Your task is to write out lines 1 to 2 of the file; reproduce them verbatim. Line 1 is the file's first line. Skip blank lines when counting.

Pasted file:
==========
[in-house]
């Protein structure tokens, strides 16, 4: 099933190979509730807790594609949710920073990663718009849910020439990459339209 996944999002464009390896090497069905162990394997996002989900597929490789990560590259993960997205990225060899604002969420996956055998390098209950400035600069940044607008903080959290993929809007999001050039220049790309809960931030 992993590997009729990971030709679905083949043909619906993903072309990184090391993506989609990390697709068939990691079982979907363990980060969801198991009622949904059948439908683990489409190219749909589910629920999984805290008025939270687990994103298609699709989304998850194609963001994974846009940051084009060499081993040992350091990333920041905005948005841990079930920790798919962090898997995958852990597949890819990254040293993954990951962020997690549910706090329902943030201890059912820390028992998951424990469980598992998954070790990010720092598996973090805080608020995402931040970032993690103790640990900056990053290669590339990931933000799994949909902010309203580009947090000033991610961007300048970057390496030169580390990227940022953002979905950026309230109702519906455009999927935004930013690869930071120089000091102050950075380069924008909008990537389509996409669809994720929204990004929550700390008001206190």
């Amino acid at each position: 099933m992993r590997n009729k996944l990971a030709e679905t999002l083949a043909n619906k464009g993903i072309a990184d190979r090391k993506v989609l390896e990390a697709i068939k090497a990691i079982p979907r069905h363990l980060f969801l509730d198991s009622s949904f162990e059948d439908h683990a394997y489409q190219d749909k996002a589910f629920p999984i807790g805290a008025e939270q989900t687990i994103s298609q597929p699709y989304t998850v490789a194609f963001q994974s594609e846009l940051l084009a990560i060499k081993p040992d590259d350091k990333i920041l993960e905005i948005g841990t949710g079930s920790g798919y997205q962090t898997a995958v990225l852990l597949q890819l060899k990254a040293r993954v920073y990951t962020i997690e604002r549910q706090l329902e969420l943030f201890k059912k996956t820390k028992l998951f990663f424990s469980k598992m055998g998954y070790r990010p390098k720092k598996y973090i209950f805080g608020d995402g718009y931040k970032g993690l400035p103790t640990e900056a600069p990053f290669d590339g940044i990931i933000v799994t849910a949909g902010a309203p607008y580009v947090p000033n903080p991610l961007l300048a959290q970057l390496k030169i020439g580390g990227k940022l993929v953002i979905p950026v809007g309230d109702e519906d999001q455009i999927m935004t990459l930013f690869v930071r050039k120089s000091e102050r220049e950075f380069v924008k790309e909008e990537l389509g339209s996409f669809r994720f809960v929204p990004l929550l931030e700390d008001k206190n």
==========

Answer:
[in-house]
């Protein structure tokens, strides 16, 4: 099933190979509730807790594609949710920073990663718009849910020439990459339209 996944999002464009390896090497069905162990394997996002989900597929490789990560590259993960997205990225060899604002969420996956055998390098209950400035600069940044607008903080959290993929809007999001050039220049790309809960931030 992993590997009729990971030709679905083949043909619906993903072309990184090391993506989609990390697709068939990691079982979907363990980060969801198991009622949904059948439908683990489409190219749909589910629920999984805290008025939270687990994103298609699709989304998850194609963001994974846009940051084009060499081993040992350091990333920041905005948005841990079930920790798919962090898997995958852990597949890819990254040293993954990951962020997690549910706090329902943030201890059912820390028992998951424990469980598992998954070790990010720092598996973090805080608020995402931040970032993690103790640990900056990053290669590339990931933000799994949909902010309203580009947090000033991610961007300048970057390496030169580390990227940022953002979905950026309230109702519906455009999927935004930013690869930071120089000091102050950075380069924008909008990537389509996409669809994720929204990004929550700390008001206190």